My daughter has become a handsome young man

The train started moving slowly from the platform at Manchester Piccadilly. I sat by the window seat of the quiet carriage, looking out. I could not see anything, my eyes were clouded with tears. I had left my child behind. The last month was a whirlwind of emotions and learning in my personal journey with my new child. My daughter had become a handsome young man.

I had gone through all the emotions of any other mother when I first got to know that my child is in transition. Shock, sadness, anger, denial and all the plethora of emotions. I have always considered myself an ally of the LGBT community. Yet, when it came to me, I struggled to come to terms with it. I was worried how my family and the society at large would react to it. I was apprehensive if they would shun my child. I was worried as to who would be there for him once I was gone?

When my child came out 7 years ago (at the age of 20), I admit, I was scared and stayed in the comfort of my denial for some time. But, in the process, I realized that we were drifting apart. It dawned on me that I had to do something for the both of us. I understood the fact that my child would also be going through a struggle like me, but in a different way, because along the road, I realized that this is not a matter of choice. This is something my child feels very strongly about him.

I decided to take a trip to the UK where my child resides, and travel with him on his life’s journey. My child had come to pick me up from the airport. The moment I saw him, I hit the panic button. Hair cut short, a little mush, stubble on his cheeks. No more the signs of my daughter. I kept gazing at him through-out the taxi drive home, trying to fathom where my child had gone. I was looking at somebody totally different.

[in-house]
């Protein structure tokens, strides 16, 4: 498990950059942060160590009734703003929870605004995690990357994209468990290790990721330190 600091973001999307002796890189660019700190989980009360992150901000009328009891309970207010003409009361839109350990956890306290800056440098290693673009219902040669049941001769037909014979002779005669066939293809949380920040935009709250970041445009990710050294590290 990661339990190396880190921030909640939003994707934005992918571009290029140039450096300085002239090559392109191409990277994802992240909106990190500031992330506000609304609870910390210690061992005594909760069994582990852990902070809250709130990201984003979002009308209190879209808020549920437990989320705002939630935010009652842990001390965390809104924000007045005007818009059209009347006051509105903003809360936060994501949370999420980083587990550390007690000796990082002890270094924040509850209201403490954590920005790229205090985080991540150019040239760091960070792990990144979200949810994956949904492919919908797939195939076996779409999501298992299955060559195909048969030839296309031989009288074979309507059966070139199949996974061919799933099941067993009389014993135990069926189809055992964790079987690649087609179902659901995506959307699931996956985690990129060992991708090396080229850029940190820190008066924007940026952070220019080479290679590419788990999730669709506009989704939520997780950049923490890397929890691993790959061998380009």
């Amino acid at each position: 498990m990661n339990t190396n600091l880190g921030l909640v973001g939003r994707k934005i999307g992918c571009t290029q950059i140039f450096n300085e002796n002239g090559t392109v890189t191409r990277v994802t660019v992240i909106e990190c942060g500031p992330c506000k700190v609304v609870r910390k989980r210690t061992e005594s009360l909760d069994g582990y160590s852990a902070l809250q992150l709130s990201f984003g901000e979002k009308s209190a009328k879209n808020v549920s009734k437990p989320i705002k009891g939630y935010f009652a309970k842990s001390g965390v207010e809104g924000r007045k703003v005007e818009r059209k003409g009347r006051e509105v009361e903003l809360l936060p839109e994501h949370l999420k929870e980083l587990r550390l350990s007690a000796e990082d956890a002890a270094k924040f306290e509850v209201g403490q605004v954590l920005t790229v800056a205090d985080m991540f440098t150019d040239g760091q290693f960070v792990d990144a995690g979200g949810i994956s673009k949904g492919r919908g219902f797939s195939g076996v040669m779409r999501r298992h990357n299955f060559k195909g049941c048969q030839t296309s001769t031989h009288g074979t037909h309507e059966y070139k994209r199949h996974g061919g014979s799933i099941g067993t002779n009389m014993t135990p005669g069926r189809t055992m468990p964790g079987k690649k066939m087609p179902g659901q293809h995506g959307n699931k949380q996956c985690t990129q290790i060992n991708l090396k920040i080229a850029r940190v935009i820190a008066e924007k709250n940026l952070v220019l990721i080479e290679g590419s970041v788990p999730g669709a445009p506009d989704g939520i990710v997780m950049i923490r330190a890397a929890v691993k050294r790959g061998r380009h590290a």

As I had decided, I visited his work, his friends and the places he frequents. I saw a different side of life which was an eye opener for me. I got more hugs than I have ever received in my life, from his friends, from his community. I had kids cry on my shoulder for the mere fact that I was a ‘mom’. The kids who have been disowned, shunned, or thrown out. My heart went out to them.

Surprisingly, I discovered that my child, whom I raised, had not gone anywhere. He remained strong, confident, kind and level headed. He had only changed in appearance. More than that, I realized that the amount of courage it has taken for my child to ‘come out’ would have been enormous. I felt so proud and felt a newfound respect for him. I understood that my child is much happier than who he was before. I was at peace that the community that he is in, are so close that they would do anything for each other, as family would. I understood the responsibility of being the mother of a trans kid. I have started telling friends and relatives about my child. My feelings are not in any way dependent on the community at large any more. This is who my child is and this is who ‘he’ will remain as.

Another factor that silenced my mind is reading a lot of literature on ‘Gender and Sexuality’ and attending conferences pertaining to the same. I wanted to learn more from other parents who are on the same side and it is with this intention that I joined ‘Sweekar’. Even though I am a new entrant, I am amazed and happy at the support and collective effort that the parents put up for each other. I am glad to have found this organization, even though it is a bit late.